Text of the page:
... Other factors contributed to the setting up of the Bogle L’Ouverture bookshop, but chief amongst them was the need for the provision of literature that in some way spoke to the conditions of Black people, not only in Britain but in other parts of the world, including the Caribbean region, which was itself experiencing no end of social, economic and political tensions at this time. London’s Black bookshops (and those elsewhere in the country), always relatively few in number, became important spaces not only for acquiring books, magazines and pamphlets that addressed the Black experience, but also functioned, critically, as meeting places or spaces of cultural and political exchange, interaction, sustenance, and solidarity. The Bogle L’Ouverture bookshop reflected the ways in which the printed word assumed a profound importance as a means through which the various dimensions of the Black experience could be articulated. At a time when traditional libraries and high street bookshops invariably carried little to nothing about Black people (particularly literature by Black writers) the Bogle L’Ouverture bookshop functioned as a beacon, an oasis, in an otherwise culturally and educationally parched landscape. Crowded with books, every square foot of floor space and virtually every inch of wall space being utilized or occupied, the Bogle L’Ouverture bookshop and others like it exuded a marked blend of cultural defiance and racial nourishment.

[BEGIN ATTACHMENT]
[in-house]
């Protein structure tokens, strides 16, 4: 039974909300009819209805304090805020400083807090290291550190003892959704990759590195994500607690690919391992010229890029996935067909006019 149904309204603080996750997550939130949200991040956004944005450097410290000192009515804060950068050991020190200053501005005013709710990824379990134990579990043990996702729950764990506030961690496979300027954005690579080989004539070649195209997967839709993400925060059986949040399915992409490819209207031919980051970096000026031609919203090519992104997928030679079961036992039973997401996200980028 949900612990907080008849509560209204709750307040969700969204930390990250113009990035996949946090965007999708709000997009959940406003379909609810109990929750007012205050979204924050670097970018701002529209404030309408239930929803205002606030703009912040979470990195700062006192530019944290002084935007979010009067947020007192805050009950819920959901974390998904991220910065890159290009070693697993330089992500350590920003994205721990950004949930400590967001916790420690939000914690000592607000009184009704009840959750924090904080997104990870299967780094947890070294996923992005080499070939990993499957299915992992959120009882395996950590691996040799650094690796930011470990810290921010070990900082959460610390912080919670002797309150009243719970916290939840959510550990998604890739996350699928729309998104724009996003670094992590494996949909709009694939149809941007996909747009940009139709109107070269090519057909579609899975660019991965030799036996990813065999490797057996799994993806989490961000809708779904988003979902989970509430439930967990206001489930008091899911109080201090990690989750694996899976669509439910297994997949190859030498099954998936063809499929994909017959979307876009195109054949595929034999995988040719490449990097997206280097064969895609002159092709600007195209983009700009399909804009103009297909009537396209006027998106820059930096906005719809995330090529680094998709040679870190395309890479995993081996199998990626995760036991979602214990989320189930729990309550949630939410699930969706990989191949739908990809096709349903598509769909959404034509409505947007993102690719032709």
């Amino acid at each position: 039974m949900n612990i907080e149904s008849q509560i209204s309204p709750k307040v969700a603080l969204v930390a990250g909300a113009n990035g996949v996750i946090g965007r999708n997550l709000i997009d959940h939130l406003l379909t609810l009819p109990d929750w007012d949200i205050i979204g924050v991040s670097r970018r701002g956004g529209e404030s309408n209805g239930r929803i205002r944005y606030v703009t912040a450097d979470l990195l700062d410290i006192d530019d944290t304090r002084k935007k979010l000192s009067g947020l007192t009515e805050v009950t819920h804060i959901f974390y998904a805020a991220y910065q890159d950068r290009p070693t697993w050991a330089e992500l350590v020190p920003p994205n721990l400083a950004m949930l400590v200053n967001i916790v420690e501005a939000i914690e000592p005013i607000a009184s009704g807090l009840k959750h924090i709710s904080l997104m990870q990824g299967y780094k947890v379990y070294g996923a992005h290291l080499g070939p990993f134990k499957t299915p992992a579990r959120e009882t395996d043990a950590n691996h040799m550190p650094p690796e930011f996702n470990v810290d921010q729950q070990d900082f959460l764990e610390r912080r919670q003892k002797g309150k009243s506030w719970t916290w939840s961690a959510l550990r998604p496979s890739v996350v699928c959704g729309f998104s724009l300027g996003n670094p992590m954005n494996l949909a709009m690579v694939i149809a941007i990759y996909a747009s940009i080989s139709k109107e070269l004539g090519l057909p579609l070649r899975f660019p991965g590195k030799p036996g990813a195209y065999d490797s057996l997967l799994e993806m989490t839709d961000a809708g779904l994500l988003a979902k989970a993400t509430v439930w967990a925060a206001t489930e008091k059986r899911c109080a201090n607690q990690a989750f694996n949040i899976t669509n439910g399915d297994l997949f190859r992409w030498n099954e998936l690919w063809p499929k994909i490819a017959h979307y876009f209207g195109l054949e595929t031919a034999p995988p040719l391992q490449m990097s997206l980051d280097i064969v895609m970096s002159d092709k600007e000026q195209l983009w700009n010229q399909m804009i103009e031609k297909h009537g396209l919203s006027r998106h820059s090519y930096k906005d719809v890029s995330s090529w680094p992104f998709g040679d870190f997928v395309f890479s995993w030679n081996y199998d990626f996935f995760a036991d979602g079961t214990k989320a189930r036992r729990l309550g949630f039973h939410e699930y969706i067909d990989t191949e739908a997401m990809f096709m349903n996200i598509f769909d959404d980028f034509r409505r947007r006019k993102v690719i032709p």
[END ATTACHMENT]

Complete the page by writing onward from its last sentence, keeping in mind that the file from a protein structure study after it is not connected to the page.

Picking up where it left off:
...The bigger picture of the the Bogle L’Ouverture bookshop installation, and to a large extent the wider exhibition, speaks to the vulnerability of spaces created by and for people of colour in the current moment. With the Black bookshop having been pretty much consigned to history, a valuable set of assets was lost to the Black community. The erasure of Black spaces of nurture and resistance has extended to the small, but wonderful cluster of Black arts centres such as the Keskidee Centre in North London that flourished in the 1970s and 1980s. Like the Bogle L’Ouverture bookshop, such arts centres were often brought into existence by energetic visionaries, rather than local government or other state initiative. But the vagaries and machinations of funding bodies have seen to it that these spaces too have had their day. And though its origins, development and manifestation were of an altogether different order, the current misfortunes of the Institute of International Visual Arts (Iniva) and its mooted eviction from the David Adjaye-designed Rivington Place gallery in Hoxton point to the continued vulnerability of bricks and mortar premises that have a certain raced presence and occupancy.
The above extracts are from “Black British Art in Space”, a text written for the Architectural Review, London, published online 23 January 2016,